19            Now I would like to put some more questions to you that have to do

20    with the existence of some other services within the detachment.

21            In paragraph 148 of your statement, you mentioned the personnel

22    service, and you said that in the course of 1995, it was better organised.

23    Now I would like to put some questions to you so that we can see what kind

24    of service it was.

25            I want to ask you:  The detachment did not have an actual
 1    personnel service that registered all the fighters?

 2       A.   The personnel service did keep a register of the members of the El

 3    Mujahedin Detachment, so I don't know what you're thinking of

 4    specifically.  That was its assignment.

 5       Q.   What I mean is this:  It did not have a service that took

 6    passports from the foreigners, registered them, provided the appropriate

 7    municipal organs with the information or the municipal ministry, provided

 8    them with information about members of the detachment, something that

 9    other army units did?  This is what I was thinking of.  But can you please

10    wait for the question to be recorded.

11       A.   The personnel service in the detachment did not do that.  There

12    was a separate service for newly-arrived Arabs.  That was called "The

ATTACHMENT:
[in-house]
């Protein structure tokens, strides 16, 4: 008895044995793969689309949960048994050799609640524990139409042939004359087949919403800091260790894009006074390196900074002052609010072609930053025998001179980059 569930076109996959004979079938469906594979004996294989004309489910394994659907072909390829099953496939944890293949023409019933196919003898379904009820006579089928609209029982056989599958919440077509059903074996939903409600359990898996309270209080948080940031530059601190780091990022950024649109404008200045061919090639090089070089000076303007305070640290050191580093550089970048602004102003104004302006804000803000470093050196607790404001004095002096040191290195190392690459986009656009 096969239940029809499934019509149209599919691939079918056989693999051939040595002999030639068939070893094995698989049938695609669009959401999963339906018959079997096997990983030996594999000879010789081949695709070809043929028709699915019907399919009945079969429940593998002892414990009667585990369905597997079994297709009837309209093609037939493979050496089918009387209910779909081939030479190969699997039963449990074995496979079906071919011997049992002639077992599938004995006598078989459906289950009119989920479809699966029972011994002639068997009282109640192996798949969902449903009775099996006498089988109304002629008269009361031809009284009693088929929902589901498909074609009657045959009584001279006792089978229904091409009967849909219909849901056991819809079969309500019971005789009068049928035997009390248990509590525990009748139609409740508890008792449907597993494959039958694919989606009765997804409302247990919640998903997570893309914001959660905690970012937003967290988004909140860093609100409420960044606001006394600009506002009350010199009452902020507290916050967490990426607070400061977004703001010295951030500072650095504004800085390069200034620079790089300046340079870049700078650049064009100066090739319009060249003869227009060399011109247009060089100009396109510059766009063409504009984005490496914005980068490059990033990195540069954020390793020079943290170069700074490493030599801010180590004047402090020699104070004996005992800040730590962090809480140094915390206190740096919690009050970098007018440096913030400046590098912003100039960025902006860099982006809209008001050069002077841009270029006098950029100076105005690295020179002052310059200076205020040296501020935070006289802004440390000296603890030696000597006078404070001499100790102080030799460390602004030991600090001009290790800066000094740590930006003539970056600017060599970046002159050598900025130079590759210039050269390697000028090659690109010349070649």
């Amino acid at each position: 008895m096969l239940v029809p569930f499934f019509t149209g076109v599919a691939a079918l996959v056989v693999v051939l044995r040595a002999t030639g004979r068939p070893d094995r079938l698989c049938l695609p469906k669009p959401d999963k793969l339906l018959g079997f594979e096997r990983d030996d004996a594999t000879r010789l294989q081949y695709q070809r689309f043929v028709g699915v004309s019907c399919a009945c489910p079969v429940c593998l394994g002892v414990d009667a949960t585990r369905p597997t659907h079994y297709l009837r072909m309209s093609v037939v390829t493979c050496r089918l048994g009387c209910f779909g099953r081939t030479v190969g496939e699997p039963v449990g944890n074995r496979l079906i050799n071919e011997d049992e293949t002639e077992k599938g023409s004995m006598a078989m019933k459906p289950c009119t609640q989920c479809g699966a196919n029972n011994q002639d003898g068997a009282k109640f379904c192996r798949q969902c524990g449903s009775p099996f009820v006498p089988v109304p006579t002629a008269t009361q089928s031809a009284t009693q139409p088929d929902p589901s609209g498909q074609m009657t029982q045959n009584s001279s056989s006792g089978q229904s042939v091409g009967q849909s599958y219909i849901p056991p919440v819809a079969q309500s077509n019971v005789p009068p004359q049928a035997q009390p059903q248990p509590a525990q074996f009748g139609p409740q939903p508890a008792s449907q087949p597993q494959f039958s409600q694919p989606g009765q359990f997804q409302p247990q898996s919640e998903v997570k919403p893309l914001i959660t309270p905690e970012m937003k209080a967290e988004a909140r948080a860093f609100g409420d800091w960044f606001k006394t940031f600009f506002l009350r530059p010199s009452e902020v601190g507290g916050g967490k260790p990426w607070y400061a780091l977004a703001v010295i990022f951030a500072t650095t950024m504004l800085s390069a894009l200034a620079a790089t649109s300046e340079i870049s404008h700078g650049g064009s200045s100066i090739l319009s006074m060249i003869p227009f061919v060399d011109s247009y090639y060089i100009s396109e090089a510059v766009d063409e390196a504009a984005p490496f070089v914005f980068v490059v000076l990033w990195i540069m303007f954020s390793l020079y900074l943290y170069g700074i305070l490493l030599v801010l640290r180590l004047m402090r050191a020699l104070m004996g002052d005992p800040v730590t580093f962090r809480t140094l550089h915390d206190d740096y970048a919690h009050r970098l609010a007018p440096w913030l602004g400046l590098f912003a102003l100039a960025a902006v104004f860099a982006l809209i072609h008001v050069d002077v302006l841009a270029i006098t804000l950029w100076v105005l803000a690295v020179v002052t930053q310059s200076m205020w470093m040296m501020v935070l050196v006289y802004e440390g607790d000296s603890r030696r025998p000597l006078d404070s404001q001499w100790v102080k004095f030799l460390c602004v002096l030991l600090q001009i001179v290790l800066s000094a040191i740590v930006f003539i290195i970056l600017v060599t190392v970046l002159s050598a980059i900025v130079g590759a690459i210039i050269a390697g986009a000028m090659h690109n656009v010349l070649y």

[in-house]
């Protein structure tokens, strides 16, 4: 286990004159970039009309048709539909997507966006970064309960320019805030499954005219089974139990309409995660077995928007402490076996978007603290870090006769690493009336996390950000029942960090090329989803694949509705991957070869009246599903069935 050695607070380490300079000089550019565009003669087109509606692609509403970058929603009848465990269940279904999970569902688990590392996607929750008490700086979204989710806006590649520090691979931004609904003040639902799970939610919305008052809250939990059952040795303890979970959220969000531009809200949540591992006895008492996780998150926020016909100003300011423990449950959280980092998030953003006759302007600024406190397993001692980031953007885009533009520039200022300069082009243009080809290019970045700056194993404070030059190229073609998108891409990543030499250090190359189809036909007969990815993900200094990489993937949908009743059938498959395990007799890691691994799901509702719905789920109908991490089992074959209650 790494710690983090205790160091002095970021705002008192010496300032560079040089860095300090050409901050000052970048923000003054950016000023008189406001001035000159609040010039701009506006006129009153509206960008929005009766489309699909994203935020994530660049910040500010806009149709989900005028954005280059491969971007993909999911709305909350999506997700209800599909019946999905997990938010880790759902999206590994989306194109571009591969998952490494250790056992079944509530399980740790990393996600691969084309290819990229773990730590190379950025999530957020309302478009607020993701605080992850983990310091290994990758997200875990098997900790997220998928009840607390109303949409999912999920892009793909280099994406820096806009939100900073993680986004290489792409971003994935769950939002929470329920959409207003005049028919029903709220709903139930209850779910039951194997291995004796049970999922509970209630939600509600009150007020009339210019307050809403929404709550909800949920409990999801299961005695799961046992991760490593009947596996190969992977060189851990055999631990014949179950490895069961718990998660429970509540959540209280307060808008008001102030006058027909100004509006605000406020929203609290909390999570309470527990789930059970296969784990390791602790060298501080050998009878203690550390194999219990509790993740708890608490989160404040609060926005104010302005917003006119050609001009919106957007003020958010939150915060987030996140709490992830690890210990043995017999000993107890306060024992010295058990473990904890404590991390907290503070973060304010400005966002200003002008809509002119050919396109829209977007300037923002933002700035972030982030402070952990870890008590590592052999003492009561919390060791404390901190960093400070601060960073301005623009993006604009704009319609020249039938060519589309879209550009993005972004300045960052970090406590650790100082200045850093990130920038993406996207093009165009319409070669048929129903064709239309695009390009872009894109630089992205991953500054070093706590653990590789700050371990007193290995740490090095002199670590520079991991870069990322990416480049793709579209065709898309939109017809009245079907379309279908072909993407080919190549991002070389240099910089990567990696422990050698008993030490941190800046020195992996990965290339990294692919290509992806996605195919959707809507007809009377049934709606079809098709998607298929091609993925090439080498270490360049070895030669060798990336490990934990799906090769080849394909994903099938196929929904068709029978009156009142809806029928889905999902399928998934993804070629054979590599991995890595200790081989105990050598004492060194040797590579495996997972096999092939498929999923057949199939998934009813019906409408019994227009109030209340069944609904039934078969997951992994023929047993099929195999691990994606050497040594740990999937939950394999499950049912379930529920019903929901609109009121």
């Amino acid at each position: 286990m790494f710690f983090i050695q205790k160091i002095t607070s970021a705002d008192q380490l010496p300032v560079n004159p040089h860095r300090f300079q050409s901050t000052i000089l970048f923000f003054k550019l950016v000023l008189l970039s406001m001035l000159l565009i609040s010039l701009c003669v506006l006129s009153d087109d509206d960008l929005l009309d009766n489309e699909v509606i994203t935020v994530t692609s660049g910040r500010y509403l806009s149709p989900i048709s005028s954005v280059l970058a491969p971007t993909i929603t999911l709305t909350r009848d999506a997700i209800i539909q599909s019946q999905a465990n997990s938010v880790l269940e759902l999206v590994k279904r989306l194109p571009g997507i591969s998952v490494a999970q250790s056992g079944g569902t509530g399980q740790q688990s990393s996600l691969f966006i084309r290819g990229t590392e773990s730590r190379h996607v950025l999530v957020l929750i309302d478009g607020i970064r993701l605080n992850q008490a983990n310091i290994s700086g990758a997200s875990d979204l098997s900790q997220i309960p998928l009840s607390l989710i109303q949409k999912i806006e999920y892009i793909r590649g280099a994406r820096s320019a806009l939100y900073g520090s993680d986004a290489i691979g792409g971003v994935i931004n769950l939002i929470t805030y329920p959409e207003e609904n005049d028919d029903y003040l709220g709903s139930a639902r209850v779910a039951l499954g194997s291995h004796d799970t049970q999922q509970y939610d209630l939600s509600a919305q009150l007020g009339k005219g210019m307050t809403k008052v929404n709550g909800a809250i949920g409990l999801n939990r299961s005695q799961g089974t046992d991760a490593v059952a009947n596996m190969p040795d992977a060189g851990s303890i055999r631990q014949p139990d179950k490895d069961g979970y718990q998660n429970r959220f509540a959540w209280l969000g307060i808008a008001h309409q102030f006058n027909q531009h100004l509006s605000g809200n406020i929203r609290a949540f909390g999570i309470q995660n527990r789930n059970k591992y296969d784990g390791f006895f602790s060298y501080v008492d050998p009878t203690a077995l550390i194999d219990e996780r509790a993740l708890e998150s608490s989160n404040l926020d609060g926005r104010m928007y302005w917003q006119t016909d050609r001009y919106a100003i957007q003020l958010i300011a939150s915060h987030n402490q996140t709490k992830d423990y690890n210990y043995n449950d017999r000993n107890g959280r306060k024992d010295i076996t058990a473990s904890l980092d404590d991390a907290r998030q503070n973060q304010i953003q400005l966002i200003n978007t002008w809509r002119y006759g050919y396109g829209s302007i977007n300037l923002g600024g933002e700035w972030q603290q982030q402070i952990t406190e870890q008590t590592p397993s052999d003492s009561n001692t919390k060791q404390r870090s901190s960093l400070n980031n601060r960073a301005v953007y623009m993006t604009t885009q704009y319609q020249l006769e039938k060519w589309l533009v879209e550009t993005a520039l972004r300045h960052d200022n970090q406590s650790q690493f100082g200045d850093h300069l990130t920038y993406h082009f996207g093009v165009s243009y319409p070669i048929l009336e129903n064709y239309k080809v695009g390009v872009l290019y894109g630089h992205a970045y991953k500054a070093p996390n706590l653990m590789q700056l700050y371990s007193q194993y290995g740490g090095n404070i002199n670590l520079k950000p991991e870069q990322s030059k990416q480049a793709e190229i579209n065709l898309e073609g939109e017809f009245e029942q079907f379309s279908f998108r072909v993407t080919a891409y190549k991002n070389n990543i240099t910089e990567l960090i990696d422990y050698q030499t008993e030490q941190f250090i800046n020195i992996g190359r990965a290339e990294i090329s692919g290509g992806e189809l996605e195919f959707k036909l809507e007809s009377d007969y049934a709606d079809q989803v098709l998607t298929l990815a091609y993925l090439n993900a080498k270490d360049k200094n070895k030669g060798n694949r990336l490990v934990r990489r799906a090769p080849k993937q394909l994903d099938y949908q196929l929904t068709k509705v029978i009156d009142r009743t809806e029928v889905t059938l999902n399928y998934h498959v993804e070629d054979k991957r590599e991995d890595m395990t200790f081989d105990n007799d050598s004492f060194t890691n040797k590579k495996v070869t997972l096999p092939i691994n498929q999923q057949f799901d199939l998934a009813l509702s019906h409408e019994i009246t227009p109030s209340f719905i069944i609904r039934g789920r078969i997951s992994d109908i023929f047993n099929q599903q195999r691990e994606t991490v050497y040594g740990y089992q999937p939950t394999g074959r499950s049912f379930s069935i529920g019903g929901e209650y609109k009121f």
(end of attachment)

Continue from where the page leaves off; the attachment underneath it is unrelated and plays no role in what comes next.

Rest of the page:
13    Command for Arabs," which did something similar to what you are saying

14    now.  They would take their passports, et cetera, but the information was

15    not passed on to the 3rd Corps Command.

16       Q.   Although the 3rd Corps Command insisted on this, did it not?  You

17    know that the 3rd Corps Command insisted on this?

18       A.   Yes, I do know that.  However, they received only information by

19    nicknames, not by the real names of the detachment members.

20       Q.   Fighters did not have personal ID cards or register cards?

21       A.   No, they did not have those in the detachment.

22            MS. VIDOVIC: [Interpretation] Thank you.

23            Your Honours, at this point I would like to go back briefly into

24    private session again.

25            JUDGE MOLOTO:  May the Chamber please move into private session.

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11    Pages 5679-5680 redacted. Private session















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 5                          [Open session]

 6            THE REGISTRAR:  Your Honours, we're back in open session.

 7            JUDGE MOLOTO:  Thank you very much.

 8            Yes, Madam Vidovic.

 9            MS. VIDOVIC: [Interpretation] Can the witness please be shown